The Eurozone economy gets important news on the 1st April with the latest Eurozone Inflation data. Low inflation was a key reason for the ECB to kick start their stimulus program which was followed by such euro weakness in 2014/15. The expectation is that continuing low inflation, well above the ECB target of 2%, will continue to keep the ECB holding fire on any possible interest rate hikes, thereby keeping the euro weak. The 10th April meeting will be a real focus for this month and might well see the euro weaker if the ECB continue to struggle to see a more positive outlook.
The 5th April is when Eurozone Retail Sales is due and then on the 15th the latest Gross Domestic Product (GDP) figures for the single currency bloc. Meagre growth of 0.2% in the final quarter of 2018 was undoubtedly the trigger for the ECBs more cautionary meeting in March, where they unveiled the stimulus above. Aprils first estimates of GDP in Q1 which will provide further news as to whether the recent downturn is likely to be temporary, or whether the Eurozone has bounced back.
Political issues in the Eurozone member states is a concern too, with all eyes on the European elections just around the corner. In particular Italy, Spain and France have more populist elements inside and outside of government seeking less control from the EU. This will only serve to undermine the strength of the uuro, as investors concerns over what lies ahead continues.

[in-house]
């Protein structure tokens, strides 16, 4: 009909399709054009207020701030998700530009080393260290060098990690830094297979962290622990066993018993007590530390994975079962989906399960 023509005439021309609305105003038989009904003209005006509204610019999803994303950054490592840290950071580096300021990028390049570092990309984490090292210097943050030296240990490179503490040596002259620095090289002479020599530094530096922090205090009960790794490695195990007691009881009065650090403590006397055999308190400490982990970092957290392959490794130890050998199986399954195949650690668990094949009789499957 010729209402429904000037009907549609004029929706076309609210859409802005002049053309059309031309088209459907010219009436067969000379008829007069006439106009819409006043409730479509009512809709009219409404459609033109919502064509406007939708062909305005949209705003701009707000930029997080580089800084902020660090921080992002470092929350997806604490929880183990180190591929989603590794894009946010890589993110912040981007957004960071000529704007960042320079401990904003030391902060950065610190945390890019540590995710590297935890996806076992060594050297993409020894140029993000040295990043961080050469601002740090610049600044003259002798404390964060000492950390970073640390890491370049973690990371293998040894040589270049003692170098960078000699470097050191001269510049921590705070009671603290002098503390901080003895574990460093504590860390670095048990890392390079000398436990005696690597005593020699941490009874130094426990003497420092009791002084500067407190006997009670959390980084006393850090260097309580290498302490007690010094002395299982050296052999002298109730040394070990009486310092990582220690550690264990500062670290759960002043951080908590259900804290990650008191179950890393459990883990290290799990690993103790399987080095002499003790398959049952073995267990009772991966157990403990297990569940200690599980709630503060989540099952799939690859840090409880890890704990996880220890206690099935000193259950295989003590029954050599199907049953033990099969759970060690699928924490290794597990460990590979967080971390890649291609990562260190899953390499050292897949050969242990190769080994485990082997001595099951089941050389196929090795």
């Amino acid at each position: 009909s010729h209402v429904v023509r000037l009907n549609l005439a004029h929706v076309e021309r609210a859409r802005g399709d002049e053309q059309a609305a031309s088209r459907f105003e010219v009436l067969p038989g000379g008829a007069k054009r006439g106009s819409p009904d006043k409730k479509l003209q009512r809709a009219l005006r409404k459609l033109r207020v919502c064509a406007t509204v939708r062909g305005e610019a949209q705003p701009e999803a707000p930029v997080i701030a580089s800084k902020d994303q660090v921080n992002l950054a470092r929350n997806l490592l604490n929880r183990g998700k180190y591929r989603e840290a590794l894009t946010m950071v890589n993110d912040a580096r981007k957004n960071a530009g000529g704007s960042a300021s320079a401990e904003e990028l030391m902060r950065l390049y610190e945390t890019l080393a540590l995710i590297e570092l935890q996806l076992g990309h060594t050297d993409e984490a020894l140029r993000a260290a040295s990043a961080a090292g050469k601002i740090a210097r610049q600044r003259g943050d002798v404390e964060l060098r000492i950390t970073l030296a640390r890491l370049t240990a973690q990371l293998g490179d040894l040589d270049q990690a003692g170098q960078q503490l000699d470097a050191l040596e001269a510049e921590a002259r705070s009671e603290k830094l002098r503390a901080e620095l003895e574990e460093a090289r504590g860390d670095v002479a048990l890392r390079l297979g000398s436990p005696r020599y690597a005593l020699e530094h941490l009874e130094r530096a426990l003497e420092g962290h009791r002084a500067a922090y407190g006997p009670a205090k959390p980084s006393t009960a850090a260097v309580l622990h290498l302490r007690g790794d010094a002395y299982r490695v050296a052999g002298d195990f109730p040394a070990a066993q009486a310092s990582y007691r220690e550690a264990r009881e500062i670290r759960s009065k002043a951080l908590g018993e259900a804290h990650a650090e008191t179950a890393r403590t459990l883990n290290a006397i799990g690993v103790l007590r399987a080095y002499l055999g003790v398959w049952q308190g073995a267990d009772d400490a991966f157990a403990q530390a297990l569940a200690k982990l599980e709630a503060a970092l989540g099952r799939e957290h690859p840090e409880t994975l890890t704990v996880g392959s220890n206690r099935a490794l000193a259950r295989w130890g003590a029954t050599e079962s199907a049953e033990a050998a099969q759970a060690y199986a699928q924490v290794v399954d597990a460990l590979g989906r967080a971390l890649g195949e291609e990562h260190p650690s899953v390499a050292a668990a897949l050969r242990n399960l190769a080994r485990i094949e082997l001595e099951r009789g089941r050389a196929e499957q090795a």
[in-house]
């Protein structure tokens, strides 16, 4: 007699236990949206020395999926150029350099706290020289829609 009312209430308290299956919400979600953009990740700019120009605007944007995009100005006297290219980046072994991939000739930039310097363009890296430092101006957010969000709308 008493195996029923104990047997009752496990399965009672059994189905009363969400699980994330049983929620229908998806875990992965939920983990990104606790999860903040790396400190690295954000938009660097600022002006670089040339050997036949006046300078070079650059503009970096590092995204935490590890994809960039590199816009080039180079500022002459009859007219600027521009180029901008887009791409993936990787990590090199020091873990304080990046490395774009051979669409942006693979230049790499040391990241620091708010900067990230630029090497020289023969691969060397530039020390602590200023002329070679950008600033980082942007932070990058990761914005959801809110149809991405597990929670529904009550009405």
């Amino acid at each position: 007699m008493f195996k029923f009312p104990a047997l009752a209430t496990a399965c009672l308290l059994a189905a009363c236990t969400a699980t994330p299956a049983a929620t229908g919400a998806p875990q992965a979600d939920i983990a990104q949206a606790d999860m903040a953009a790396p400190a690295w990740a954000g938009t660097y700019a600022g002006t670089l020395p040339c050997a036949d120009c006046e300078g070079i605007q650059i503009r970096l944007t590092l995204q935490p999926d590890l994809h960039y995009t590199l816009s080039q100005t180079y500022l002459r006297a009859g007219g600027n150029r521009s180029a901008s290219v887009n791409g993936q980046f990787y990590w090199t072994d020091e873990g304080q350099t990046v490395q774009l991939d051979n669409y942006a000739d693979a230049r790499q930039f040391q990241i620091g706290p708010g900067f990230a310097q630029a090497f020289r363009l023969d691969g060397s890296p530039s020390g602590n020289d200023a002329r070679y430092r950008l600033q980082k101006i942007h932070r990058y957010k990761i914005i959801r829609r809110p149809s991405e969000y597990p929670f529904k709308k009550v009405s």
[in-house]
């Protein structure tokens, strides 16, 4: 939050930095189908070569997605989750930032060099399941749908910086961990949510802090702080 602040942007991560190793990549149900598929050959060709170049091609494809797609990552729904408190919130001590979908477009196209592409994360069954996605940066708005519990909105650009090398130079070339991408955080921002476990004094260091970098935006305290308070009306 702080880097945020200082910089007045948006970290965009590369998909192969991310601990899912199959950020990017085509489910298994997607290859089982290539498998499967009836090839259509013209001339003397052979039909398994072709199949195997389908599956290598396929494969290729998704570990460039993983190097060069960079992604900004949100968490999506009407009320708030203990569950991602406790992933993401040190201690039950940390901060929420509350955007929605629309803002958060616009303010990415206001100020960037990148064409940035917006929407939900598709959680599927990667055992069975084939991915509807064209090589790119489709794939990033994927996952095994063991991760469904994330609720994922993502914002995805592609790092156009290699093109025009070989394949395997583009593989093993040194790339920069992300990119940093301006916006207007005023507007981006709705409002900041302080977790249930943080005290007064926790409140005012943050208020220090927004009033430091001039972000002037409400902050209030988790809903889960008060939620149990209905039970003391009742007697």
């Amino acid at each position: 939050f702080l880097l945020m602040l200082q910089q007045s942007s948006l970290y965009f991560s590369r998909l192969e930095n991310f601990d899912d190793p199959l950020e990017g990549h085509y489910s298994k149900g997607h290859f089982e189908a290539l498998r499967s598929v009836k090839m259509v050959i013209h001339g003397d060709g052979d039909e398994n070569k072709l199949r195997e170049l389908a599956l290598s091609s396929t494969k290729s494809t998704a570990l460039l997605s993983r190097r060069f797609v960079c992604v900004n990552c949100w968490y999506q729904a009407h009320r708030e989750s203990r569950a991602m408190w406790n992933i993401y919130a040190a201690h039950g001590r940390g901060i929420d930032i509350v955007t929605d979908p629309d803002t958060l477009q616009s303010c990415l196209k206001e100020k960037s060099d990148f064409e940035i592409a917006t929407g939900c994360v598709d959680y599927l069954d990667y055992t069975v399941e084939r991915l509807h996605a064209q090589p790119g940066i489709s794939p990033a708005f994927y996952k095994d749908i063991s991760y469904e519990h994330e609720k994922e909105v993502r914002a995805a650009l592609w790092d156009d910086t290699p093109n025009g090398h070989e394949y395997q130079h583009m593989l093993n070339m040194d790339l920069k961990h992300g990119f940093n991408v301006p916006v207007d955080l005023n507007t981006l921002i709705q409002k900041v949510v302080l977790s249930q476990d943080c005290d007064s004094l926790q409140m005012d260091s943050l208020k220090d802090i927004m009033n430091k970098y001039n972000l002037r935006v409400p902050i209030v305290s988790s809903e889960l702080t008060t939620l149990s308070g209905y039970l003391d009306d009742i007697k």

Pound to euro rates have of course been lifted in 2019 with GBPEUR hitting interbank levels of 1.18, very close to a 2-year high for the pairing. Reduced fears of a no-deal exit for the UK, combined with the political and economic concerns outlined above have all seen GBPEUR levels rise. Brexit concerns are likely to continue to play a big role in developments on the GBPEUR pairing and if the softer Brexit options become more likely it could result in sterling strength. The passing of Mrs Mays deal would be an example of this, as it would rule out no-deal.